Wind Down Wind Subsidies; Facts Should Cause Fad to Blow Over
Byline: Paul Driessen, SPECIAL TO THE WASHINGTON TIMES
A growing national coalition opposed to perpetuating indus- trial wind giveaways and mythical wind-power benefits has inspired thousands of Americans to call their senators and representatives - and de- feat four different subsidy bills. A shocked American Wind Energy Association (AWEA) began aggressively recruiting well-con- nected political operatives and co-sponsors, Republican and Democrat alike, who introduced more proposals to extend the production tax credit (PTC). It also launched parallel efforts in many state legislatures.
To confront AWEA claims, taxpayers and ratepayers should seek an education in wind energy.
Energy 101: It is impossible to have wind turbines without fossil fuels, especially natural gas. Turbines average only 30 percent of their rated capacity, and less than 5 percent on the hottest and coldest days, when electricity is needed most. Hydrocarbon-fired backup generators must run constantly, to avoid brownouts, blackouts and grid destabilization owing to constant surges and fall-offs in electricity to the grid.
Energy 201: Despite tens of billions in subsidies, wind turbines still generate less than 3 percent of U.S. electricity. Thankfully, conventional sources keep our country running - and America still has centuries of hydrocarbon resources, if only our government would make them available.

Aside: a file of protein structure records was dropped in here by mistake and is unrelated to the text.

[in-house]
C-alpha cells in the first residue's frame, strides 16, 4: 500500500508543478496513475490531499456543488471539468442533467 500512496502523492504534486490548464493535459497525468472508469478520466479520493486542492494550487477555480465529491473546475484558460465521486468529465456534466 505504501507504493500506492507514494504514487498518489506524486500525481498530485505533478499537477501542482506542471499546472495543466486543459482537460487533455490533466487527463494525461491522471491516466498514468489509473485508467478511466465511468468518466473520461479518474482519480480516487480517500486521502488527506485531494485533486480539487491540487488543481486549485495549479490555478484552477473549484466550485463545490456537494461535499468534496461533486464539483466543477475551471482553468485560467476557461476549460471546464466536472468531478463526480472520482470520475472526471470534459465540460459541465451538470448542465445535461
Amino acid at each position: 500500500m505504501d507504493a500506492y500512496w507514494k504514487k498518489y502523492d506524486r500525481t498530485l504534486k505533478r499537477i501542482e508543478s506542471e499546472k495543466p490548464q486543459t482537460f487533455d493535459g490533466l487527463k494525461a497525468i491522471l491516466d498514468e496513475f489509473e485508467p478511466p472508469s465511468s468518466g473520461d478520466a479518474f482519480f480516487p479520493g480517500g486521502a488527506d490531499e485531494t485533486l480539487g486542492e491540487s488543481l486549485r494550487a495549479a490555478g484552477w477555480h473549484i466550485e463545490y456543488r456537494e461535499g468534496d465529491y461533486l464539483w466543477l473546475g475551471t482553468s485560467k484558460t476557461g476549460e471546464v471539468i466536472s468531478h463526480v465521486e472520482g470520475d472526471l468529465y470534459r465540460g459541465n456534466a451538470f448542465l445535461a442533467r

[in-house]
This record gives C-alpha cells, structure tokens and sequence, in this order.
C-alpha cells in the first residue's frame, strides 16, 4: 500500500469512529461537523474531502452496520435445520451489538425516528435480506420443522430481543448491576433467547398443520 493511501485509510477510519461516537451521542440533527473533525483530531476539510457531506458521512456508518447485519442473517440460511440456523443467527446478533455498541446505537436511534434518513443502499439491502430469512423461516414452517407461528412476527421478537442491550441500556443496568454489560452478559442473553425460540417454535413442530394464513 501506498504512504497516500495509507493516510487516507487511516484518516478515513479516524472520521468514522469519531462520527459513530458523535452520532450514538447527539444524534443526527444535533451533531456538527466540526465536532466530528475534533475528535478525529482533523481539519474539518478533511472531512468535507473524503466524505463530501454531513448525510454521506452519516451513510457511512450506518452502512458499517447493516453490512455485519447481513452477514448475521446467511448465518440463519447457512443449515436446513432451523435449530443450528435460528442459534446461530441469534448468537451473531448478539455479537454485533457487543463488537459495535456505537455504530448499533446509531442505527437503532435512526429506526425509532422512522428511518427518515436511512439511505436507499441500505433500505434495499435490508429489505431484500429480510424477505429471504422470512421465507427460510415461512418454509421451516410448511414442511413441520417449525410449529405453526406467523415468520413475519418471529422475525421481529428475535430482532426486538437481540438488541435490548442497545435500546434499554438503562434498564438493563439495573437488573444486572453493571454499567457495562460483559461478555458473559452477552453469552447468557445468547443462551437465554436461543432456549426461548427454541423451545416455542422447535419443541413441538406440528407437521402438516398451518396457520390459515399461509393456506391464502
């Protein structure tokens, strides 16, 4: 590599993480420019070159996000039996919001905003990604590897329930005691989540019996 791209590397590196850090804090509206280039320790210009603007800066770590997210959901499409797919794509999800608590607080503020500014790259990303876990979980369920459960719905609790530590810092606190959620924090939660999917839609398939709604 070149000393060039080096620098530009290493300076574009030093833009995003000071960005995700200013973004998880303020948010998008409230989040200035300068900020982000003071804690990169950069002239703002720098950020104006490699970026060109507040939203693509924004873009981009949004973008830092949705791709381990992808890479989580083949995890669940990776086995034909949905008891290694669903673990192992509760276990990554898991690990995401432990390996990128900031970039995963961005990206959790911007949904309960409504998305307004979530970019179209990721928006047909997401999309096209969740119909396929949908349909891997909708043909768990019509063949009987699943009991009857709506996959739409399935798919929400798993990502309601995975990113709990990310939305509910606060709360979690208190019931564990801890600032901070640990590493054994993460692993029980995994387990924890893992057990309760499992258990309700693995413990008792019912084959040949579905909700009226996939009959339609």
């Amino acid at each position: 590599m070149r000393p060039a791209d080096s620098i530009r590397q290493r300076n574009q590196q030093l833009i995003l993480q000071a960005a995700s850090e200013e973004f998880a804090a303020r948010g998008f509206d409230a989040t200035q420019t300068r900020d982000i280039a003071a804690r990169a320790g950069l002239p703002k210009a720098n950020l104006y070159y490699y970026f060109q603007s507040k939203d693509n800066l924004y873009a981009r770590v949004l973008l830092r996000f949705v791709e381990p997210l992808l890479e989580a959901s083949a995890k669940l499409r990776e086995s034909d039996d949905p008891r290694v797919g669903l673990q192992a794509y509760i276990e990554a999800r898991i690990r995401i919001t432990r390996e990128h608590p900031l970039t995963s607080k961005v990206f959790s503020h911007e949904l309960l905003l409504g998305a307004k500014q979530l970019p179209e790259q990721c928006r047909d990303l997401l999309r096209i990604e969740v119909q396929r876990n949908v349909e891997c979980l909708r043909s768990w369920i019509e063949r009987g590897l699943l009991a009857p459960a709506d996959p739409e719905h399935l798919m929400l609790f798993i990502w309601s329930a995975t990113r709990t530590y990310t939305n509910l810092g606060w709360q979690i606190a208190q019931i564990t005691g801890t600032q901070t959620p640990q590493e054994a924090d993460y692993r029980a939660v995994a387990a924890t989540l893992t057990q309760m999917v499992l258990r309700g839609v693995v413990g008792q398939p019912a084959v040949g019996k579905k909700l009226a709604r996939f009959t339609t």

Economics 101: It is impossible to have wind turbines without perpetual subsidies - mostly borrowed from Chinese banks and future generations. There is no credible evidence that wind will be able to compete economically with traditional energy in the foreseeable future, especially with abundant natural gas costing one-fourth what it did just a few years ago. It makes more sense to rely on the plentiful, reliable, affordable electricity sources that have powered our economy for decades, build more coal and gas-fired generators - and recycle wind turbines into useful products (while preserving a few as museum exhibits).
Economics 201: As Spain, Germany, Britain and other countries have learned, wind-energy mandates and subsidies drive up the price of electricity - for families, factories, hospitals, schools, offices, churches and shops. That means two to four traditional jobs are lost for every wind or other green job created. It means the 37,000 jobs that the AWEA claims the U.S. wind industry creates (via $5 billion to $10 billion in combined annual subsidies, or $135,000 to $270,000 per wind job) are likely costing the United States 74,000 to 148,000 traditional jobs every year.
Environment 101: Industrial wind-turbine projects require enormous quantities of rare-earth metals, concrete, steel, copper, fiberglass and other raw materials; for highly inefficient turbines, multiple backup generators and thousands of miles of high-voltage transmission lines. Extracting and processing these materials, turning them into finished components, and shipping and installing the turbines and power lines involve enormous amounts of fossil fuel and extensive environmental damage. …